Correction on the morning of Thursday, Feb. 20: A previous version of this article incorrectly referred to the country of Ethiopia as "Indiopia." The error has been corrected.
Peter Laufer, a professor at the University of Oregon, is releasing his newest book titled “Up Against the Wall.” The book, which will take a hard look at both the history and the current state of borders and walls separating people and cultures worldwide, will hit store shelves in late July.
Laufer is many things — an author, an award-winning journalist, a documentary producer — but a man of few words isn’t one of them.
He spent years as a radio broadcaster before becoming a professor, and his signature newsboy cap and wire-rimmed glasses combined with a soft voice that draws listeners in remain from his time working as a radio voice.
Even after becoming a professor, Laufer has continued his journalistic work as an author and has written over 20 different books ranging from “The Dangerous World of Butterflies” to “No Animals Were Harmed: The Controversial Line Between Entertainment and Abuse.” Along with animal rights, Laufer also holds a strong interest in the ideas and realities of borders and identity.
“Borders, identity and migration intrigue me, and it probably dates from my father being an immigrant to this country from central Europe and having grown up with him talking about not just the immigrant experience but what he considered was the value of his citizenship in this country because he chose to come here whereas one could argue my citizenship is an accident of place of birth,” Laufer said. “But also as a Californian, I related to the border as a place of differentiation.”
As for how the title of the book came to be, he said that the term “Up against the wall” was a piece of history.
“‘Up against the wall’ can be traced back to the Newark police department back in the 60s when they were rousting people and arresting them, and it was co-opted by people as a rallying cry,” he said.
This isn’t Laufer’s first book about borders. “I’ve been researching the Mexican border for various purposes for years,” Laufer said. “When I was an NBC news correspondent, I reported from the border and I’ve written a couple of books that deal specifically with the US-Mexican border.”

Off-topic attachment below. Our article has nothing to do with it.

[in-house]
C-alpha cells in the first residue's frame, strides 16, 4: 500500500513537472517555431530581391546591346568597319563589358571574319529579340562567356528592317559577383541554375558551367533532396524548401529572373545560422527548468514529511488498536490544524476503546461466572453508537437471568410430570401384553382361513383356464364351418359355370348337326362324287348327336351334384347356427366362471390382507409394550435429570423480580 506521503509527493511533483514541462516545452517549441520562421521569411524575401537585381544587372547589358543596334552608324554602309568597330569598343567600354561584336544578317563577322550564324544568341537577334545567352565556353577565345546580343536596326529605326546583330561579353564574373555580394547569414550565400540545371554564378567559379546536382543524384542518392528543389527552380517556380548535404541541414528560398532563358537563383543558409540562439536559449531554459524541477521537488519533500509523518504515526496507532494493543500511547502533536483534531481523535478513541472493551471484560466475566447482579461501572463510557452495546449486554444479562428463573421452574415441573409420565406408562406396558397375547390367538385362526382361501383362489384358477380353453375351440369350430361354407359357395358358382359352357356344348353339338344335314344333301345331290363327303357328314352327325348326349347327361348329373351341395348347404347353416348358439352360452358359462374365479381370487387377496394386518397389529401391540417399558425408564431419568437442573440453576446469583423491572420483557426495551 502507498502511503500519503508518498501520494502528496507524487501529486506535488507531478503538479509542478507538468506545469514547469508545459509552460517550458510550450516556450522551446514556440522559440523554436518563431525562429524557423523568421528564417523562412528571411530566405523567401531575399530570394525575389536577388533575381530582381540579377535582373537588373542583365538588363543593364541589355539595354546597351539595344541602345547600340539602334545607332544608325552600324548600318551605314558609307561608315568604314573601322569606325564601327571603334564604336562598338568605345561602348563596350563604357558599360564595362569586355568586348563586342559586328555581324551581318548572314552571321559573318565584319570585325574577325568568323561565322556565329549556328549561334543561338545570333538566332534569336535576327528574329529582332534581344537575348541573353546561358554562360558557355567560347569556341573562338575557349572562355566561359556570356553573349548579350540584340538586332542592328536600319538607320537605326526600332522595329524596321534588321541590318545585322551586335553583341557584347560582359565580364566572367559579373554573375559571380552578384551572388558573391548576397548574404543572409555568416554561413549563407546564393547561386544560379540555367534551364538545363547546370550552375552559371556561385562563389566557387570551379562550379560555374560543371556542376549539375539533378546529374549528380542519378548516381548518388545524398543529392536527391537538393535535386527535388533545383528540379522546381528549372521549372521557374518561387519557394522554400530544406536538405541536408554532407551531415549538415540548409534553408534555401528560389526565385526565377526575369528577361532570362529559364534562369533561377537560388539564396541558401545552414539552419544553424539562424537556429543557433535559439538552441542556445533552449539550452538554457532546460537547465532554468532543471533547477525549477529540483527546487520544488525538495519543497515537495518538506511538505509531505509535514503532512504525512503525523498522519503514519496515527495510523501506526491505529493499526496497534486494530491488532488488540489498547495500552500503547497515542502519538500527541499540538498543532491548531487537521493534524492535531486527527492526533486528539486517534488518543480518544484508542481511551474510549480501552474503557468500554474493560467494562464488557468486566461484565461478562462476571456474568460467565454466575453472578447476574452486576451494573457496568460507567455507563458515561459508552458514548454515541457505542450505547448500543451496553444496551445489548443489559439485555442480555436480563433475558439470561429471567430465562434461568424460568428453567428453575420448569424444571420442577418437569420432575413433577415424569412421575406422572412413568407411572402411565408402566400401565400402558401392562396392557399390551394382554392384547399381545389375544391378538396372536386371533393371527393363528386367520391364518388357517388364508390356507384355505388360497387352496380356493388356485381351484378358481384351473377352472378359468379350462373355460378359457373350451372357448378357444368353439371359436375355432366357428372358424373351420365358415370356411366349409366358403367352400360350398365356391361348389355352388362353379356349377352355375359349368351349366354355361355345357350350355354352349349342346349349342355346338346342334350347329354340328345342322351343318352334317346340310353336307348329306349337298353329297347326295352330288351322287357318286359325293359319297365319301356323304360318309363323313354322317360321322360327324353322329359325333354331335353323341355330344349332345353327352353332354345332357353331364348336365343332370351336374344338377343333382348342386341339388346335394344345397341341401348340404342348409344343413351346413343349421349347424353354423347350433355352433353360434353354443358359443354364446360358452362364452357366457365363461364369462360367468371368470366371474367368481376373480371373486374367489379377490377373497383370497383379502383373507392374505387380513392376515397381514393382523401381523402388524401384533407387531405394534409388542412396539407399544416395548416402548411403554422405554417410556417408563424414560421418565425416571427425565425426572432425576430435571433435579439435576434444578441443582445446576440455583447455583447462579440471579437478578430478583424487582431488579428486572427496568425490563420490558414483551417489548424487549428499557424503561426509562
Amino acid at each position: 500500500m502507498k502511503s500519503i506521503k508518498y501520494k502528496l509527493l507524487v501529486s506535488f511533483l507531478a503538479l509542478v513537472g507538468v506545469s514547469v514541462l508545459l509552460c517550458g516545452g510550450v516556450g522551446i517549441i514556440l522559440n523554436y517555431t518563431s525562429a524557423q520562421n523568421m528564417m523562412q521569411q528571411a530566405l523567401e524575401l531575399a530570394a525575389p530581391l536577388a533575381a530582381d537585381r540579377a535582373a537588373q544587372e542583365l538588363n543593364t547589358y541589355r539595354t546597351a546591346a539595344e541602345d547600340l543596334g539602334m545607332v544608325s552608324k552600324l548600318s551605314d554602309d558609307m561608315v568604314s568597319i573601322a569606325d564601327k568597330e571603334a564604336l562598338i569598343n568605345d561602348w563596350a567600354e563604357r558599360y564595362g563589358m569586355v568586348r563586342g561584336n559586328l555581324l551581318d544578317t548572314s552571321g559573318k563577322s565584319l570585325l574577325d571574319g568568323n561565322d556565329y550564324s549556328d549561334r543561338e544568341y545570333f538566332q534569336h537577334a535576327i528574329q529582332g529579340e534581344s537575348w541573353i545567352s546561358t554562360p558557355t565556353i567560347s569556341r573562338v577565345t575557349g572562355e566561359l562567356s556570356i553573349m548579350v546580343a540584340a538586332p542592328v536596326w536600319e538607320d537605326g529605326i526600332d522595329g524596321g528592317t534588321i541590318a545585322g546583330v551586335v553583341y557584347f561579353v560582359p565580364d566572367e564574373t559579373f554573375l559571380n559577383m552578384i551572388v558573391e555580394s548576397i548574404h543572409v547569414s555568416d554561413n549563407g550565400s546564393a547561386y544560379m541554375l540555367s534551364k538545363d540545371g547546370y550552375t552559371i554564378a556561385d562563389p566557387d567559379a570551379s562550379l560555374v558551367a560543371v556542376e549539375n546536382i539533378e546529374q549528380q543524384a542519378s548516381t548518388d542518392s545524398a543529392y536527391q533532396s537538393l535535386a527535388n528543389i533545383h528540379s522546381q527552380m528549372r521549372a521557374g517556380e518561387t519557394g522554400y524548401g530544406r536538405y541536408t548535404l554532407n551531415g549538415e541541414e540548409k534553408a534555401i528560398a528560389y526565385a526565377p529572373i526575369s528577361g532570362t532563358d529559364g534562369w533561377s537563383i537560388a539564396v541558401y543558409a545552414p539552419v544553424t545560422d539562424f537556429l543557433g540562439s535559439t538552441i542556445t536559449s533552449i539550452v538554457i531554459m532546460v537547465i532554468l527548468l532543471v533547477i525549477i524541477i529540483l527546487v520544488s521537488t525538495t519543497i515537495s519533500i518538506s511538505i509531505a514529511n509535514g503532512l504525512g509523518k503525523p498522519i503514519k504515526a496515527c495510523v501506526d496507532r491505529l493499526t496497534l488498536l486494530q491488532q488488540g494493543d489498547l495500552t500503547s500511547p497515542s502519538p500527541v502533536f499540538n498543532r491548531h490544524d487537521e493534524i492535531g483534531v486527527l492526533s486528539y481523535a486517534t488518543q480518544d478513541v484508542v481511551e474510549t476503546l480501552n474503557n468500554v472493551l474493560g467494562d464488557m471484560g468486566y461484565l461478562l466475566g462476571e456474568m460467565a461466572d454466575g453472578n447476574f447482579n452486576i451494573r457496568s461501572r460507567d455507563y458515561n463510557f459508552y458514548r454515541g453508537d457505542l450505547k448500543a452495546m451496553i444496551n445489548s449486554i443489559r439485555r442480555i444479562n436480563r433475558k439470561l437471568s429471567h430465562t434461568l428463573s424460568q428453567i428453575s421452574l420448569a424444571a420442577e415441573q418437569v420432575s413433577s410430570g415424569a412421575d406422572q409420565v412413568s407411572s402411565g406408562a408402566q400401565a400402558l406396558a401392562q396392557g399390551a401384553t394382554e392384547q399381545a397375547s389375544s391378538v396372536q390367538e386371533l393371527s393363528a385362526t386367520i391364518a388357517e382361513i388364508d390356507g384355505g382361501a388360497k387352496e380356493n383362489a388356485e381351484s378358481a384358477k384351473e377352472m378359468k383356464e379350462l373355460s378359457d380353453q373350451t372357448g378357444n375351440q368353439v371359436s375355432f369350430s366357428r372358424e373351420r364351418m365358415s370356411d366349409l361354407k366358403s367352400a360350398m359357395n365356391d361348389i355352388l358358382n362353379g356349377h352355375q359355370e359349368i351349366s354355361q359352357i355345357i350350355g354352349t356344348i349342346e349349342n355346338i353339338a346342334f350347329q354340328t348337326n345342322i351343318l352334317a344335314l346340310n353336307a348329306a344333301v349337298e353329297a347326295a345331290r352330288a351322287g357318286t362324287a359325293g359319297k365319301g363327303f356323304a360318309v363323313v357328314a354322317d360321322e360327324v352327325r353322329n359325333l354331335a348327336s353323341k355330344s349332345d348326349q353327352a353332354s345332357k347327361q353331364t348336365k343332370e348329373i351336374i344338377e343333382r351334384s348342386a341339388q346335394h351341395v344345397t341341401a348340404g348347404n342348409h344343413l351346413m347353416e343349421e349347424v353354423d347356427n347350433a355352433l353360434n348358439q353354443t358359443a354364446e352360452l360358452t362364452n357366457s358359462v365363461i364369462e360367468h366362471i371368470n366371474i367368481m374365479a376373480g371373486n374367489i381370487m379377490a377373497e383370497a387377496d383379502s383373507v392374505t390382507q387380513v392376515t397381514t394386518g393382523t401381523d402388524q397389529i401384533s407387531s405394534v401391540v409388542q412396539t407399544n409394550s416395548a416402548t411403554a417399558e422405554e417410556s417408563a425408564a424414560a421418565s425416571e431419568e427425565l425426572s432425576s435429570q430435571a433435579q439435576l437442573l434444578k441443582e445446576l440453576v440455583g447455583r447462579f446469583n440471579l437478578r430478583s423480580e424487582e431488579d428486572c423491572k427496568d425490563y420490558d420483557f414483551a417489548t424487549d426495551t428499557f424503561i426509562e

One of Laufer’s previous books, “Wetback Nation,” drew widespread attention because of the title. Laufer was invited onto the Bill O’Reilly Show on Fox News, but Laufer suggested that he wasn’t sure if the producers of the show had read the full title of the book before inviting him on.
“The book came out and I imagine the sensational title drew the attention of his producers. The subtitle was “The Case for Opening the Mexican-American Border,” and he may well have been surprised when I was live on air with him to hear me vociferously calling for an opening of the border. We had an interesting debate — which I won,” he said.
Laufer continued by saying that one of the reasons he was writing the new book was because of what’s currently happening along the Mexican-American border.
“I feel strongly that there needs to be positive productive attention to what’s going on at the border, particularly in the current era when what I consider to be criminal abuses by the Trump administration are being perpetrated,” Laufer said. “To have a voice drawing attention to the problems of the border and how they are exacerbated by the Trump policies, as well as the joys of the borderlands and the richness of that culture and how we benefit from it — those are some of the things that drive me.”
What separates Laufer’s work from other authors’ is the journalistic way he tackles the research on the ground.
He has visited borders and walls all over the world and has traveled to the wall being built along the US-Mexico border to research for the book.
“I have probably traveled to every continent except Antarctica looking at walls and how they have and have not worked,” he said. “We have more walls defining the borders of nations today than when the Berlin wall fell in 1989.”
But when asked if he’d prefer a borderless or wall-less world, he said the answer to that question was much more nuanced.
“You probably have a door on your house, and you probably lock the door at night, especially in Eugene. Walls serve a purpose,” Laufer said. “What doesn’t serve a purpose is trying to stop human migration. We have been migrating since we came out of what is now known as Ethiopia and the Rift Valley and we will migrate for economic and social reasons, no matter what kind of walls we put up to try to stop it, and that is the kind of wall I oppose.”